All you need to know about Personal Flotation Device (PFD) and Buoyancy Aid's

What is the difference between a PFD, B/A or a Lifejacket?

What are the main types of PFD’s?

As with most things in Canoeing and kayaking PFD’s are split into 3 basic groups

What foam do they use in PFD’s? 

Most companies now use supersoft PVC foam or GAIA® foam. These foams have better flexibility, fit and superior comfort. GAIA® foam is based on an organic compound which is non-toxic and is free of CFC ozone depleting materials. 

There are 3 types of foam:

  1. Flat cut sheets of foam (normally entry level price point PFD’s)
  2. Multi layered cut sheets that mould to the users shape (mid price point PFD’s)
  3. At the top end 3d shaped foam panels. These give maximum buoyancy yet still provide excellent freedom of movement.   

Newton's, ISO testing and the fit of your PFD

Since 1995 the CE and ISO standards have used Newtons to measure the buoyancy of PFD’s.  A Newton is a measured unit of force. 10 Newtons are approximately equal to 1 kg (2.2 lbs) of buoyancy.  

As well as floatation testing the CE and ISO testing also look at every other aspect of the PFD, material, reflective areas, stitching, load bearing areas everything. All modern PFD’s are literally tested to destruction. From a consumer point of view this is great because if the PFD you are looking at has and EN / ISO number printed inside, fits and is comfortable, then it will keep you afloat and will be fit for purpose.  We only stock PFD’s with EN / ISO numbers.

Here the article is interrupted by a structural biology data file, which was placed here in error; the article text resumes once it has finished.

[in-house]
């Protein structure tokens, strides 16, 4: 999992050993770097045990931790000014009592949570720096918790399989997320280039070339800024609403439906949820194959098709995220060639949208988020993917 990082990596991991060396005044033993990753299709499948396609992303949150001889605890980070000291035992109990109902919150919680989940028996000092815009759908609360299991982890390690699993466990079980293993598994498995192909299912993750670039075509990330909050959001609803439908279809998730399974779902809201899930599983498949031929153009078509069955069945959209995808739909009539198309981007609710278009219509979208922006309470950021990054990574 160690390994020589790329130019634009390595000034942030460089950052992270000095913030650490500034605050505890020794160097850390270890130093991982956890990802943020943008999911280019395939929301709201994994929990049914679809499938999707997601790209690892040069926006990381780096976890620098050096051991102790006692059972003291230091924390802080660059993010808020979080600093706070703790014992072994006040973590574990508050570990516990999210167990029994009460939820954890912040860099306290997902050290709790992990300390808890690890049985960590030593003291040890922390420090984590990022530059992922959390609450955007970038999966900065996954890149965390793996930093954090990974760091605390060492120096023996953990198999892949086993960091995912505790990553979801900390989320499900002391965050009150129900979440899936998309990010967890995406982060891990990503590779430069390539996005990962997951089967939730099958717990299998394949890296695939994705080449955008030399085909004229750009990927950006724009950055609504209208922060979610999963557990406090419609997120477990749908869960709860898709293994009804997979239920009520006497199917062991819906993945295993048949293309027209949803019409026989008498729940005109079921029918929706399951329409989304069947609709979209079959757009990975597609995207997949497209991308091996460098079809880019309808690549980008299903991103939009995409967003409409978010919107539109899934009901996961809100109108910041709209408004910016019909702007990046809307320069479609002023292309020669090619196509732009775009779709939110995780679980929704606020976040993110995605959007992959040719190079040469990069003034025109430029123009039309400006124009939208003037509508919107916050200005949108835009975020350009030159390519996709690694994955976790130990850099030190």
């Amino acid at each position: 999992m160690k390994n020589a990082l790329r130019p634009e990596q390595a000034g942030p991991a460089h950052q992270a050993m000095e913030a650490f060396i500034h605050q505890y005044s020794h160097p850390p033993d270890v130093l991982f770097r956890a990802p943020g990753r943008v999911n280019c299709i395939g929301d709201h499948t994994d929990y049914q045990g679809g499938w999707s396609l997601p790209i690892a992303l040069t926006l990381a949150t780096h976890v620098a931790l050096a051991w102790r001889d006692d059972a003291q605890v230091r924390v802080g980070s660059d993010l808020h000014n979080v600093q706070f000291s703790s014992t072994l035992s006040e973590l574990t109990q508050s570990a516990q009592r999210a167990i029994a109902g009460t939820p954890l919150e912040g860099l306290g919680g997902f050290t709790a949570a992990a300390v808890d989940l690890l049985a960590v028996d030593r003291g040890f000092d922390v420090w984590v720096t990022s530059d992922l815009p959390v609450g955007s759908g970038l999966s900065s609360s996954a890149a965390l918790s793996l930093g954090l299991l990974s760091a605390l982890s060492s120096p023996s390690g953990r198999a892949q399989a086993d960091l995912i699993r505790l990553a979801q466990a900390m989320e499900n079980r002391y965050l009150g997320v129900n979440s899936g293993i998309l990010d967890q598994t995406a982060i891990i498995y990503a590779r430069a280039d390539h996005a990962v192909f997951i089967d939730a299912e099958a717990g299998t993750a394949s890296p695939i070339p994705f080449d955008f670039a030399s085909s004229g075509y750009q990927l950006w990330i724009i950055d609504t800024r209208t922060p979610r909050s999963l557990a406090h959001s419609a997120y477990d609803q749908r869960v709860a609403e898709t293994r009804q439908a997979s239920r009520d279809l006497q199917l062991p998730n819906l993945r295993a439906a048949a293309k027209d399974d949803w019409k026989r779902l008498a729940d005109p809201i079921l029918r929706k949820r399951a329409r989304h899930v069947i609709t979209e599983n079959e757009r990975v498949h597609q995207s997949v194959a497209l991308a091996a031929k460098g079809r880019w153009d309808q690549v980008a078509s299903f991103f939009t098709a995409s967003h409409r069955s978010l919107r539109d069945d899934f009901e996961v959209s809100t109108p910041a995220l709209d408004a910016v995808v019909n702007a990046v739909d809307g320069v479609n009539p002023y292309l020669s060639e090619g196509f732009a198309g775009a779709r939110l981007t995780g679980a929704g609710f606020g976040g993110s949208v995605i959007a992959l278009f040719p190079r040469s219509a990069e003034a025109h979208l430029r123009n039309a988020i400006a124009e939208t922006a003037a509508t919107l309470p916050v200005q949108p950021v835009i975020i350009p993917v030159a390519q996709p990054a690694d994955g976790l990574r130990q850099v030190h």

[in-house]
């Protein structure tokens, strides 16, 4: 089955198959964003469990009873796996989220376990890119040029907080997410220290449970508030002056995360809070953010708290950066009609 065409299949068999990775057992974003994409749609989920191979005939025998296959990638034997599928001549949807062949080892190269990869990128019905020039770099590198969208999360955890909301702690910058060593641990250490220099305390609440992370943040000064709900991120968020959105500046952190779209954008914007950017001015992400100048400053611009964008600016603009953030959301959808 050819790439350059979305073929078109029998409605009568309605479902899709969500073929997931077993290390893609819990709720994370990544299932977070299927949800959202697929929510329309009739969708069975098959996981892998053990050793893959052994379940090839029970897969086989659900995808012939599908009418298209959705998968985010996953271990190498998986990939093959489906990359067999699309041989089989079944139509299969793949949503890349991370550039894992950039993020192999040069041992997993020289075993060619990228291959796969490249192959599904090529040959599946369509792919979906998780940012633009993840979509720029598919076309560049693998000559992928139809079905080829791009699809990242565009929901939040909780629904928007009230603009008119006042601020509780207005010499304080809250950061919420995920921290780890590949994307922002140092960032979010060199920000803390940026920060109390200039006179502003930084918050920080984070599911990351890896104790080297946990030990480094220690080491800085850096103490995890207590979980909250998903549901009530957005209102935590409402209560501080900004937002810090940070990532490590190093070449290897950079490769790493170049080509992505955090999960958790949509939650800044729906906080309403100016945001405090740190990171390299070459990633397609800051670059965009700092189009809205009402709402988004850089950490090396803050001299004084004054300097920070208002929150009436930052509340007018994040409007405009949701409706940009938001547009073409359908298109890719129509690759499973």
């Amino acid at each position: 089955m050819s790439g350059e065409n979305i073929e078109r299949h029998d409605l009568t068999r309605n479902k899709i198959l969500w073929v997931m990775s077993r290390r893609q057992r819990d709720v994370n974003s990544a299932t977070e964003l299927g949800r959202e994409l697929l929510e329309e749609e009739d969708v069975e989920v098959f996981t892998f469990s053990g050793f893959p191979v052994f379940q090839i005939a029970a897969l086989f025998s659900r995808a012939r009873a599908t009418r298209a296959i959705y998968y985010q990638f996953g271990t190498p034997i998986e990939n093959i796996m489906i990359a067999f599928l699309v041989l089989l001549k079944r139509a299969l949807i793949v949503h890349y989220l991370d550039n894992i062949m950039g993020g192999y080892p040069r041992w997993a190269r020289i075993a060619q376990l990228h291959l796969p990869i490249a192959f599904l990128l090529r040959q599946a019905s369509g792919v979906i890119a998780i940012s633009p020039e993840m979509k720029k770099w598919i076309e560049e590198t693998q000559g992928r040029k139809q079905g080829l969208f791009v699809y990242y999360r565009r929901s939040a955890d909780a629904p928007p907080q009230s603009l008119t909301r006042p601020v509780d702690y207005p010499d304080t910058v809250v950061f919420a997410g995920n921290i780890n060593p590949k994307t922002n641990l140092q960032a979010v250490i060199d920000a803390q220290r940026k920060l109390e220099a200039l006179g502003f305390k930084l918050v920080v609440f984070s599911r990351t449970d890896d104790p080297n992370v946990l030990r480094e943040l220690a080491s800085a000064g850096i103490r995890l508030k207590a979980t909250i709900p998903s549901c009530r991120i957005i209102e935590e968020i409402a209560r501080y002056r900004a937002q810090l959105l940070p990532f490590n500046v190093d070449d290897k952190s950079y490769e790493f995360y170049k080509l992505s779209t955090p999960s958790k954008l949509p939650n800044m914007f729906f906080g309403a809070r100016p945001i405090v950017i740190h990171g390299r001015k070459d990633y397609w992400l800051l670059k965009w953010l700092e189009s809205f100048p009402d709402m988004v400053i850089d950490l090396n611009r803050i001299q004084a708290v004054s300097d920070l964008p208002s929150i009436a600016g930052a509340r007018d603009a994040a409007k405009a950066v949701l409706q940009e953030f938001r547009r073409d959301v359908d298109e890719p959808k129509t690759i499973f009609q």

The perfect fit: for adults this will normally be determined by your chest size not your weight. For children though it’s the other way around with weight, not size, determining the jacket to go for. Sizes and shapes of PFD vary from manufacturer to manufacturer so it is important to check the information panel on the inside of the PFD to find the right size.


How do I measure Flotation?

The level given is based on an adult size. Buoyancy will vary depending on the users size/weight.

EN393 Buoyancy Aids

What to check for before using your PFD

Take this checklist with you to the pool or waterfront and test your Personal Flotation Device (PFD) or your lifejacket.

How to Look after your PFD

After use always rinse your PFD in clean water, hang it up and allow to dry naturally. When dry store the garment in a cool dry place ideally out of direct sunlight. Don’t wash your PFD in a washing machine or dry in a tumble dryer.

Get to know your buoyancy Aid!

After buying your PFD look at it check it on a regular basis, if you notice any rips or stitching coming undone bring it back to us (with receipt!) to have a look at, if it’s a warranty issue we will get the issue resolved for you. If your PFD is out of warranty we will see if the problem can be fixed, if it cannot we will help you purchase a new one.      

*This article is designed only as a guide, for all up to date information regarding EN / ISO testing please contact the manufacture of your PFD. 

Here is a video from Chris Brain, in collaboration with Palm, about getting your PFD to fit quickly and easily: